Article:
1847 - 1882 (Carl Fredrik Carlman - Oscar II, 18K gold)
1847-73: 3 classes, Grand Cross, Commander (with Star) and Knight. The name of the order was "Den norske Sanct Olafs Orden" (The Norwgian Order of Sanct Olaf) until 1906.
1855-60's: Some of the Knight and Commander types were bestowed with Brilliants. The brilliants were arranged in a circle around the Lion in the centre of the Cross instead of the normal rings in blue and white enamel.
1873: Commander Class divided into two classes on July 19th, 1873, the day after the Coronation of King Oscar II in Trondheim. Commander 1st Class (with Star) and Commander 2nd. Class (without Star). The new Commander 2nd. Class was only awarded to foreigners until 1891, when the first one was awarded to a Norwegian recipient.
1872 Commander/GC Badge
1872 Commander Star
A few interesting features with this star.
1 - The crowns above the O's are closed.
2 - The O's are half normal thickness. Only front is made.
3 - The remaining thickness is made up of the silver backplate as can be seen on the image. Some damage to the back that may be from the manufacturing. Looks like a crude version.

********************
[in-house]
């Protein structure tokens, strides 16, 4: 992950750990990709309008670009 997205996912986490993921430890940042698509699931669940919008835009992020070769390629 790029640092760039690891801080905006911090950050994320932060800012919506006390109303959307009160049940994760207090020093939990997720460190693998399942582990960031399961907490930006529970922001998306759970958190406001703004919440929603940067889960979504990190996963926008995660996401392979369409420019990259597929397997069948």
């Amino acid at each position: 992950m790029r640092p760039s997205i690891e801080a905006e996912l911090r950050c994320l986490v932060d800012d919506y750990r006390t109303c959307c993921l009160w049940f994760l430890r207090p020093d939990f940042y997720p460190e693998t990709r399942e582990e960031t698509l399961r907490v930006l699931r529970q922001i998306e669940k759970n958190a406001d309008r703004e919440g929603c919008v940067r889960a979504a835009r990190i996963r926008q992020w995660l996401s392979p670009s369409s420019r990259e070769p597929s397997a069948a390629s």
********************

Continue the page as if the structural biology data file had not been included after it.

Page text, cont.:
4 - The lion is of the very early strong lion type.
It is most likely not from 1860 but a variation from 1872-1881. Different versions of the center lion has been used for this period and doesn't neccessarily tie the star to 1860 as for the Knight. The most important factor determining that the star must date from 1872-1881 is confirmed by the fact that:
1) Commander Stars of the Swedish Orders of the North Star and the Sword, both were issued in 1872 for the first time with the same fretted cross arm design. Prior to that the fish shell pattern was used. This implies that the St. Olaf commanders from 1847 and 1860 have the same fish shell arms as the Swedish ones. A picture of the 1847 is found on www.saintolav.com confirming that this is the case for 1847.
2) The Order of Sanct Olaf was also manufactured by the same Swedish Court Jeweler Carlman in Stockholm. The cross arms of the Commander Star of Sanct Olaf are 100% identical in shape and size to the Commander Star of the Order of the Sword, further confirming the Swedish design influence.
3) All 1882 and later are hallmarked by Tostrup (almost all), so it is older than 1881 and most likely Swedish made.
A similar Commander star is shown in the book of Arvid Bergman 'Nordiska ordnar och dekorationer' (Malmų, 1949) page 218. The center lion is not quite the same, but the rest looks identical. This is shown on the image to the right.
1872 Commander Star
1872 Knight Military
Differences between the 1860 and 1882 Grand Cross Badges